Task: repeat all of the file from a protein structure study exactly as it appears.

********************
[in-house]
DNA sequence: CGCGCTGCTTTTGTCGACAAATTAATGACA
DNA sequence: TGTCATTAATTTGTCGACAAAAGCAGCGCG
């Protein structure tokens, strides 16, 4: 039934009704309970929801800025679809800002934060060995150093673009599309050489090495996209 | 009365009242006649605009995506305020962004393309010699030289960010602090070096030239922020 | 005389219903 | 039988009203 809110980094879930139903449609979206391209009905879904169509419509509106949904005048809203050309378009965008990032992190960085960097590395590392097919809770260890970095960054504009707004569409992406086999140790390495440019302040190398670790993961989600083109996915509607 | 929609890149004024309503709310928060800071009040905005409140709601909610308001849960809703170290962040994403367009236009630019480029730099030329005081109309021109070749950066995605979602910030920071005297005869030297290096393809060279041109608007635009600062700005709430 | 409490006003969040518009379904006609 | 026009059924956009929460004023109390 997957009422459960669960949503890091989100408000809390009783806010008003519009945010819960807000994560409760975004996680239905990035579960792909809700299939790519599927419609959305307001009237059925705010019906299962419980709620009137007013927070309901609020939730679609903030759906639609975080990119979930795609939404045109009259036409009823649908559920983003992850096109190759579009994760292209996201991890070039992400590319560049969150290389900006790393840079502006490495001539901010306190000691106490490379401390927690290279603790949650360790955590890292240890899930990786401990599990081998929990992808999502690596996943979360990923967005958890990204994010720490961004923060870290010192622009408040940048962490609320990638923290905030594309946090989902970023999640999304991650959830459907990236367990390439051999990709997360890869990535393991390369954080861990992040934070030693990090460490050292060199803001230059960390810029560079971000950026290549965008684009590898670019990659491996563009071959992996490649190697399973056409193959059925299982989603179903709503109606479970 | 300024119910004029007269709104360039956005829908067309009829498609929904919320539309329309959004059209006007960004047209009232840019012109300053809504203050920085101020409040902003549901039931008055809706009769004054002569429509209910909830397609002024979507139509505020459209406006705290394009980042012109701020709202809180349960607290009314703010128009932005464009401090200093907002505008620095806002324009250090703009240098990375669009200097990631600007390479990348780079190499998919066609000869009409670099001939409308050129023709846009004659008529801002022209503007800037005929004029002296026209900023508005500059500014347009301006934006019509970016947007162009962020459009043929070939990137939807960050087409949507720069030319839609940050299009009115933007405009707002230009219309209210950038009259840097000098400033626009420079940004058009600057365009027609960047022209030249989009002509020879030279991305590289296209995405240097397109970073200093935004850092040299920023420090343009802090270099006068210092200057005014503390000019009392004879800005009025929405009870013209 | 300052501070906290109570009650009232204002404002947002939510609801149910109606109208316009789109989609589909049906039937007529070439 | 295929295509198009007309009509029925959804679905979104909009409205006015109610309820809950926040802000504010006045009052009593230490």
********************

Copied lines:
[in-house]
DNA sequence: CGCGCTGCTTTTGTCGACAAATTAATGACA
DNA sequence: TGTCATTAATTTGTCGACAAAAGCAGCGCG
């Protein structure tokens, strides 16, 4: 039934009704309970929801800025679809800002934060060995150093673009599309050489090495996209 | 009365009242006649605009995506305020962004393309010699030289960010602090070096030239922020 | 005389219903 | 039988009203 809110980094879930139903449609979206391209009905879904169509419509509106949904005048809203050309378009965008990032992190960085960097590395590392097919809770260890970095960054504009707004569409992406086999140790390495440019302040190398670790993961989600083109996915509607 | 929609890149004024309503709310928060800071009040905005409140709601909610308001849960809703170290962040994403367009236009630019480029730099030329005081109309021109070749950066995605979602910030920071005297005869030297290096393809060279041109608007635009600062700005709430 | 409490006003969040518009379904006609 | 026009059924956009929460004023109390 997957009422459960669960949503890091989100408000809390009783806010008003519009945010819960807000994560409760975004996680239905990035579960792909809700299939790519599927419609959305307001009237059925705010019906299962419980709620009137007013927070309901609020939730679609903030759906639609975080990119979930795609939404045109009259036409009823649908559920983003992850096109190759579009994760292209996201991890070039992400590319560049969150290389900006790393840079502006490495001539901010306190000691106490490379401390927690290279603790949650360790955590890292240890899930990786401990599990081998929990992808999502690596996943979360990923967005958890990204994010720490961004923060870290010192622009408040940048962490609320990638923290905030594309946090989902970023999640999304991650959830459907990236367990390439051999990709997360890869990535393991390369954080861990992040934070030693990090460490050292060199803001230059960390810029560079971000950026290549965008684009590898670019990659491996563009071959992996490649190697399973056409193959059925299982989603179903709503109606479970 | 300024119910004029007269709104360039956005829908067309009829498609929904919320539309329309959004059209006007960004047209009232840019012109300053809504203050920085101020409040902003549901039931008055809706009769004054002569429509209910909830397609002024979507139509505020459209406006705290394009980042012109701020709202809180349960607290009314703010128009932005464009401090200093907002505008620095806002324009250090703009240098990375669009200097990631600007390479990348780079190499998919066609000869009409670099001939409308050129023709846009004659008529801002022209503007800037005929004029002296026209900023508005500059500014347009301006934006019509970016947007162009962020459009043929070939990137939807960050087409949507720069030319839609940050299009009115933007405009707002230009219309209210950038009259840097000098400033626009420079940004058009600057365009027609960047022209030249989009002509020879030279991305590289296209995405240097397109970073200093935004850092040299920023420090343009802090270099006068210092200057005014503390000019009392004879800005009025929405009870013209 | 300052501070906290109570009650009232204002404002947002939510609801149910109606109208316009789109989609589909049906039937007529070439 | 295929295509198009007309009509029925959804679905979104909009409205006015109610309820809950926040802000504010006045009052009593230490």